A Career of Reflective Thought

Twenty-five hours after completing yesterday’s blog post, I started this one. Oh, I’ve interrupted myself a few times, but here it is. The cat’s been fed, I’ve weighed myself, taken a mouthful of medications, washed some dishes, measured my blood glucose, taken my blood pressure, and done a smidgeon of research to learn that one of the medications prescribed for me to take for two days post-chemotherapy is the culprit for consecutive sharp increases in my level of blood sugar yesterday and this morning. What a mouthful of words about my healthcare; it seems that topic commands all my attention in recent weeks. Though it bores me almost beyond tolerance, I myself drawn to explore just what is or may be happening to my physical self. Age and abuse individually take their toll; combined, they ramp up their ability to extract revenge for the passage of time and a steadfast attitude of invincibility. I would like to be able to take my mind off this dull stuff for a day or two, at least.


The comments and wished-for desires notwithstanding…I had hoped I could return to my oncologist’s office yesterday to receive a required injection, but that was not to be. The medication is not kept on hand in the cancer center (must be ordered from the pharmacy) and cannot be allowed to “sit” for long; it will be ordered to arrive Monday afternoon. So, even though yesterday’s road conditions (bad, but not horrible, on many streets in the Village) were said to be better than what can be expected Monday, I will have to make my way back to the cancer center late Monday for the shot. I was afraid of that. So it is. Cancer treatment interrupts one’s day-to-day experiences. And it demands confronting undesirable situations—like attempting to drive over black ice on hilly terrain. Poor, poor, pitiful me. I must try harder not to whine; I realize the circumstances facing me are far, far, far less grueling and onerous than those confronting many, many, many other cancer patients. Patience and humility are the watchwords of the day.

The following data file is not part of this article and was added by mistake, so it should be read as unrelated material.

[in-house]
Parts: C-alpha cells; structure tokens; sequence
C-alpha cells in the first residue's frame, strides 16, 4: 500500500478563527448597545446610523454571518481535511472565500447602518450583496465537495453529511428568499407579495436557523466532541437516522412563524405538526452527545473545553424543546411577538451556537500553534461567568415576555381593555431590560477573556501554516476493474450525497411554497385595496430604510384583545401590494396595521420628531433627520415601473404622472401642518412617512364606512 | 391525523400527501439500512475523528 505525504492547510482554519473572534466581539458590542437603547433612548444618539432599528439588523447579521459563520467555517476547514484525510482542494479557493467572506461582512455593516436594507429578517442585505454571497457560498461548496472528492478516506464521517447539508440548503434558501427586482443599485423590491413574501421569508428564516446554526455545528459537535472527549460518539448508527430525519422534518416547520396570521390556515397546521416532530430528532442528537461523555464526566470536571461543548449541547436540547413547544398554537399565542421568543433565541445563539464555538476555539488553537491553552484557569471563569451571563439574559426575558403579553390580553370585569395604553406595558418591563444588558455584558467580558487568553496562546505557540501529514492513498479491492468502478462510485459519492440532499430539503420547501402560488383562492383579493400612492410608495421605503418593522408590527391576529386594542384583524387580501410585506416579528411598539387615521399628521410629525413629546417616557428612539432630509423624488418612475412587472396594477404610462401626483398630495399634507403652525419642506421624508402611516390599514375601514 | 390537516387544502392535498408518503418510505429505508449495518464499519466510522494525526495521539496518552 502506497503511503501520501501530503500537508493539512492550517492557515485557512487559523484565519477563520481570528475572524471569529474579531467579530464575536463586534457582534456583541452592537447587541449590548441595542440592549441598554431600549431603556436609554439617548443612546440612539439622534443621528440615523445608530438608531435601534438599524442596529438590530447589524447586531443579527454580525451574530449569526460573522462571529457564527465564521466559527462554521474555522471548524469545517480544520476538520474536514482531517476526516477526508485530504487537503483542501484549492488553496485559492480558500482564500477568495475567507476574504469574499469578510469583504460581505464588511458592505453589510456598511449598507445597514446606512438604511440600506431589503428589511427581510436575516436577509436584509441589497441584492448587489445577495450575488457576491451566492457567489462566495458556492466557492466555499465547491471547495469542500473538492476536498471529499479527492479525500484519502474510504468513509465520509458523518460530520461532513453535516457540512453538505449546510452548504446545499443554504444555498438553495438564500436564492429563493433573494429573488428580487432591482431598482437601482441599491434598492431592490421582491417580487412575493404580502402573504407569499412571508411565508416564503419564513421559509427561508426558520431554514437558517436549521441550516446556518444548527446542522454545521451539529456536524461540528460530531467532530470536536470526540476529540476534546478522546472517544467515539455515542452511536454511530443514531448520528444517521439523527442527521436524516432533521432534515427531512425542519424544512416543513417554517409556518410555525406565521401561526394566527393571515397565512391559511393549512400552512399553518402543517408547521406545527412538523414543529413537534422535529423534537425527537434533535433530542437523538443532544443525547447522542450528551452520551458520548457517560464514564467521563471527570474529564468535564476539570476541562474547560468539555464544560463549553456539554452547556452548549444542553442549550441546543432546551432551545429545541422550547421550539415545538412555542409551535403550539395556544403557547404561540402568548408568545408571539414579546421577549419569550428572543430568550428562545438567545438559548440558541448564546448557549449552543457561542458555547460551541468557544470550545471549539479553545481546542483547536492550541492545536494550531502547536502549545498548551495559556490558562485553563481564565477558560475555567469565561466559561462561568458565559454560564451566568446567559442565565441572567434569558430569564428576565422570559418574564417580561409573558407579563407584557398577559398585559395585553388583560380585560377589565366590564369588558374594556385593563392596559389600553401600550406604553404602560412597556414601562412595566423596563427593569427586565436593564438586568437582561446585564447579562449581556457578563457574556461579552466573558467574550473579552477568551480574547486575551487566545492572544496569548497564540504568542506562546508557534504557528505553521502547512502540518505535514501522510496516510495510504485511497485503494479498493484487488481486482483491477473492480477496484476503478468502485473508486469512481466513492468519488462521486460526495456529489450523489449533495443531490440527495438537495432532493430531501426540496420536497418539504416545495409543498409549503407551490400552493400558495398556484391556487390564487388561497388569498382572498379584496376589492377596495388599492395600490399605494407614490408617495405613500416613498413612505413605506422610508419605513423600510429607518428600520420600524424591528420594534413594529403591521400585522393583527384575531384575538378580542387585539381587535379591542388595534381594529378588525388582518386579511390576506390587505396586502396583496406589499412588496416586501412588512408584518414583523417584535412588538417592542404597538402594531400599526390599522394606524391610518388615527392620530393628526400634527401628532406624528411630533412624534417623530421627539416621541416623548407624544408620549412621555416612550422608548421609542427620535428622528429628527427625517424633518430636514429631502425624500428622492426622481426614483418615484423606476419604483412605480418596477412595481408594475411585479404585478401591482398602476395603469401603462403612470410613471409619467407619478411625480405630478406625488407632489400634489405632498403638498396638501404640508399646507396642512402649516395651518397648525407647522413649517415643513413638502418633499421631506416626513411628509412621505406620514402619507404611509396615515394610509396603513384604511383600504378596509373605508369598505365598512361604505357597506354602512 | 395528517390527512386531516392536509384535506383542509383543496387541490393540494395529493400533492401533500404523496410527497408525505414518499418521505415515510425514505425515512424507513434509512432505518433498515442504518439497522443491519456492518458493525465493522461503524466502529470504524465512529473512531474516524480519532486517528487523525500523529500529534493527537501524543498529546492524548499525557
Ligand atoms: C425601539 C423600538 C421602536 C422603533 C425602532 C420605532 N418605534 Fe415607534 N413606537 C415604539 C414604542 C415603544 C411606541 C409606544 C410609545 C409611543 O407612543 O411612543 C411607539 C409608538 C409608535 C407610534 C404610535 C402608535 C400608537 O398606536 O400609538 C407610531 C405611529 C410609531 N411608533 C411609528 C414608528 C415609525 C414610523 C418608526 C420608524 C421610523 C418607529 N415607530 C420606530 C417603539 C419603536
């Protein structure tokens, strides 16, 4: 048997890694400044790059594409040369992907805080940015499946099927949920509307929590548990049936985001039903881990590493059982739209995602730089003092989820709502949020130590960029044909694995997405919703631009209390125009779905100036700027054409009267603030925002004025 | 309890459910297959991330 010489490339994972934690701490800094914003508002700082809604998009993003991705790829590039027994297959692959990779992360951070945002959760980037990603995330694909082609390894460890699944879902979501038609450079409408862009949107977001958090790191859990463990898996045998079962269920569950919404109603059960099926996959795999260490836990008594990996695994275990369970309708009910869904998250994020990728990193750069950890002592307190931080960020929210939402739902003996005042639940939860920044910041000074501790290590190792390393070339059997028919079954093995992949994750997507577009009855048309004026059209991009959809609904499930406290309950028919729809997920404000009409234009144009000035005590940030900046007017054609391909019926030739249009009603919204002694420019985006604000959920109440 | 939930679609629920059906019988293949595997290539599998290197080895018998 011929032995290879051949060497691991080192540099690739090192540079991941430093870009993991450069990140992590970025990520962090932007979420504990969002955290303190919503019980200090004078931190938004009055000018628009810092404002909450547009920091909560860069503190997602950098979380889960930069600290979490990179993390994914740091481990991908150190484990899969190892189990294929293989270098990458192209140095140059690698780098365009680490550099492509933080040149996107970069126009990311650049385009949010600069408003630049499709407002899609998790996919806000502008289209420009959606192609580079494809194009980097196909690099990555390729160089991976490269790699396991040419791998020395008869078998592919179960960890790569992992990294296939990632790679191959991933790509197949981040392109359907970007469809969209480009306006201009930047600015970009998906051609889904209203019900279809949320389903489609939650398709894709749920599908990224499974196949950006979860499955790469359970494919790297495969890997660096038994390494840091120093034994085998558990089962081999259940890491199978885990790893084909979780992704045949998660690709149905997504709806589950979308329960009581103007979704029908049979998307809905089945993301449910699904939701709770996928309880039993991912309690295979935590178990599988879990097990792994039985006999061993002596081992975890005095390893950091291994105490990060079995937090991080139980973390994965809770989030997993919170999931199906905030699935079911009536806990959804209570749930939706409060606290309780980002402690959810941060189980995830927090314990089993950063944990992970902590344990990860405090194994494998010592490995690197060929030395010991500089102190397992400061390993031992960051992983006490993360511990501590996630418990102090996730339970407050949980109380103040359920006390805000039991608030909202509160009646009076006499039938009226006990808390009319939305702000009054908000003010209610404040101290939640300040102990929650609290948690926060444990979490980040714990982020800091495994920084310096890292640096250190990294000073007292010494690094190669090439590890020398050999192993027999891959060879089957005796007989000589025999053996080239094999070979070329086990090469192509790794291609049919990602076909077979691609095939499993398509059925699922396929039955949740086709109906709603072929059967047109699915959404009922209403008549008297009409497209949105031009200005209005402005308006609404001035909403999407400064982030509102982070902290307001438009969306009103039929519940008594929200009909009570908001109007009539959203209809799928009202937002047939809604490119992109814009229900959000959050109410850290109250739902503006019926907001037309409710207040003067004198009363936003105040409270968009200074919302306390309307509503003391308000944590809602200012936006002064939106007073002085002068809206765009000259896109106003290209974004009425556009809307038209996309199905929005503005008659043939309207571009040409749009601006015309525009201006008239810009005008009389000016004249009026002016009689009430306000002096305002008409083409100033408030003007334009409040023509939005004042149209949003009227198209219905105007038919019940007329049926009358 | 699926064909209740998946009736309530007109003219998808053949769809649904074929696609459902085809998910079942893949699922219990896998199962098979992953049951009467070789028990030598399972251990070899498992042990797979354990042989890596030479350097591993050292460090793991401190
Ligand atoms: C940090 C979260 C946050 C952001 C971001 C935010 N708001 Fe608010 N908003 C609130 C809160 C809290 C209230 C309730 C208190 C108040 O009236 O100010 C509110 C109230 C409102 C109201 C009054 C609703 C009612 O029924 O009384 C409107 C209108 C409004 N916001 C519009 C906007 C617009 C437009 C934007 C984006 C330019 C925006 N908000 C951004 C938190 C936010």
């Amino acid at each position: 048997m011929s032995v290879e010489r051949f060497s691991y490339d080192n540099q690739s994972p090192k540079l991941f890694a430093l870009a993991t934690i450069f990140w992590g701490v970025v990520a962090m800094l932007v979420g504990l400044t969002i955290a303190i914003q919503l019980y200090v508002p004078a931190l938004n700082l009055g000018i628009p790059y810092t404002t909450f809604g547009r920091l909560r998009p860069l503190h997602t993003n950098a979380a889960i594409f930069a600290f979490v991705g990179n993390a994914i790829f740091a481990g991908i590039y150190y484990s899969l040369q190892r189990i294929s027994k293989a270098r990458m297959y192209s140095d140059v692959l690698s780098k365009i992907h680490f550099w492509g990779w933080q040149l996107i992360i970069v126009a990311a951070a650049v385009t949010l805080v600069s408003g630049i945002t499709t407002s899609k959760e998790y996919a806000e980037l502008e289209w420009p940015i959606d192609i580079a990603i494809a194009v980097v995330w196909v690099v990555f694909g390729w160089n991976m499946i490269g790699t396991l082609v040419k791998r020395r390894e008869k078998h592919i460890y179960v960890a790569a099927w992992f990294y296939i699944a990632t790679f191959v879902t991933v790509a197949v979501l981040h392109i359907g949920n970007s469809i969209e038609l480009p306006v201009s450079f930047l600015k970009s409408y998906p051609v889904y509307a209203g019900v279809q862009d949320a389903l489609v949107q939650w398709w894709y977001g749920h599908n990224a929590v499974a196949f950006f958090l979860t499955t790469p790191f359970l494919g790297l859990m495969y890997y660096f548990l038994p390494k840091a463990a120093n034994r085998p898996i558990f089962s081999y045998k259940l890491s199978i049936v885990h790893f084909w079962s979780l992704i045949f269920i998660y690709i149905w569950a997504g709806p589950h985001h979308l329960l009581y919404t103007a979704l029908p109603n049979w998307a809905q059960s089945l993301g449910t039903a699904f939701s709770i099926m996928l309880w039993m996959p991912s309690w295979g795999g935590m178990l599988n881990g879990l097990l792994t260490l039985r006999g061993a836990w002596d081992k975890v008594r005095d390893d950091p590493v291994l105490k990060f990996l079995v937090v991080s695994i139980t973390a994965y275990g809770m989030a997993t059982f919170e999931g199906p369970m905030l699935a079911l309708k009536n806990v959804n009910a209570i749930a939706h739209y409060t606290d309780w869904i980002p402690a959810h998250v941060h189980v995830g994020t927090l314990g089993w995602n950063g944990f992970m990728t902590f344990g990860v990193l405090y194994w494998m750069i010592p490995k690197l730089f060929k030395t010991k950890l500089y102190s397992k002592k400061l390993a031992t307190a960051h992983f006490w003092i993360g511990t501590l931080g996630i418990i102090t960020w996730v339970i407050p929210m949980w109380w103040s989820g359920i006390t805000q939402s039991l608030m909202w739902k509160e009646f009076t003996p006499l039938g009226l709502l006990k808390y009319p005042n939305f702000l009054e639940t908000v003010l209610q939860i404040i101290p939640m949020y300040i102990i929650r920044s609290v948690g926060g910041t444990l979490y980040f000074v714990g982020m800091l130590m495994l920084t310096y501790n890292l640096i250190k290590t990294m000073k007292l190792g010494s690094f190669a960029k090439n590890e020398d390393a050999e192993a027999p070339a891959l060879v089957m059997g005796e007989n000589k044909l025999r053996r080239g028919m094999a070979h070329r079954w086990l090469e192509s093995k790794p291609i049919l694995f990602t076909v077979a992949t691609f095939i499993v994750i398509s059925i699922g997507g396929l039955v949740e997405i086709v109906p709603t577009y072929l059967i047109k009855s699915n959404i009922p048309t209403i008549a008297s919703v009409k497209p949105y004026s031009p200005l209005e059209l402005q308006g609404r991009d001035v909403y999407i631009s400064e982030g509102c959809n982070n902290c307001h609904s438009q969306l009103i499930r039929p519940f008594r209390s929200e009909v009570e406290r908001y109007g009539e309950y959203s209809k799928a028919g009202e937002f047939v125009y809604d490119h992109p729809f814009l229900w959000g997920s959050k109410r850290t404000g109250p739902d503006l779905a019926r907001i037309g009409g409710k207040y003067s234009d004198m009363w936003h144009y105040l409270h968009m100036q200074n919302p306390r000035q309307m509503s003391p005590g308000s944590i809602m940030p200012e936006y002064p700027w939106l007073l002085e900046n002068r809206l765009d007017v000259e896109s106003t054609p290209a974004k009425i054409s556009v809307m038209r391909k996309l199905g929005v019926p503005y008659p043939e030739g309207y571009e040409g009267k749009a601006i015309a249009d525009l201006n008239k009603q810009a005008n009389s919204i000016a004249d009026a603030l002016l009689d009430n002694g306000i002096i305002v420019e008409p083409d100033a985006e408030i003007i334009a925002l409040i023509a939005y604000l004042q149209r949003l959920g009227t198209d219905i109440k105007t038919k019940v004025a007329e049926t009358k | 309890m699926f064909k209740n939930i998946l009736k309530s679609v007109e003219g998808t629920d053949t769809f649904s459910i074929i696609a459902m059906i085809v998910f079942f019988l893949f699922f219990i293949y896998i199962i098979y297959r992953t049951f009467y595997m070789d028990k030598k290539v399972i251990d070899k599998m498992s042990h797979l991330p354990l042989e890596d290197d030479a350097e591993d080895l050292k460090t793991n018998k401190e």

Brilliance does not necessarily correspond with perfection. Flaws—even deep, damaging ones—are found in some of the most brilliant minds. I believe the reason that is possible is because brilliance is not all-encompassing. It may be broad (though usually is not), but normalcy or even sub-normalcy often share the same brain with it. For example, Frank Lloyd Wright exhibited brilliance in architecture, but even in his profession he was imperfect. My understanding is that many of his flat-roofed buildings leaked, but he insisted on maintaining the designs that allowed that to happen. A Wright quotation might provide an explanation for that insistence: “Early in life I had to choose between honest arrogance and hypocritical humility. I chose the former and have seen no reason to change.” A brilliant man with an over-abundance of self-confidence. Critical open-mindedness may be the best defense against indefensible self-confidence. By that I mean a willingness to entertain concepts or ideas counter to one’s own and to give them a fair, unbiased assessment before deciding for or against their legitimacy.


Out of the blue, during the last few weeks, I have daydreamed about career paths I could have pursued during my working life. During these reveries, I found myself enamored with medicine, law, industrial engineering, farming, forestry, psychology, sociology, and on and one. Every one of those pursuits has high potential for any practitioner to make significant contributions to humankind, which I suppose contributes quite a lot to my fantasies about what paths I might have taken. Simply having such visions is probably the height of arrogance; they assume I have the capacity to achieve such stations in life. Several of those career paths could position one to make contributions worthy of a Nobel Prize. I “chose” (fell into, actually) association management, instead. Rather than a Nobel Prize recipient, an association executive is more likely to be compared to be Wayne LaPierre, CEO of the National Rifle Association. I suppose these fantasies are based largely on ego, though I with I could say with certainty they are based more on a desire to make contributions to humankind. Could I honestly say, if I was notified that I was to be a recipient, I would anonymously suggest the Nobel Prize be give to someone else, someone more deserving? Impossible to say, as I’ve never been in that position. But I have made a career of reflective thought.


Food for thought:

Affliction is the wholesome soil of virtue, where patience, honor, sweet humility, and calm fortitude, take root and strongly flourish.

~ David Mallet ~

About John Swinburn

"Love not what you are but what you may become."― Miguel de Cervantes
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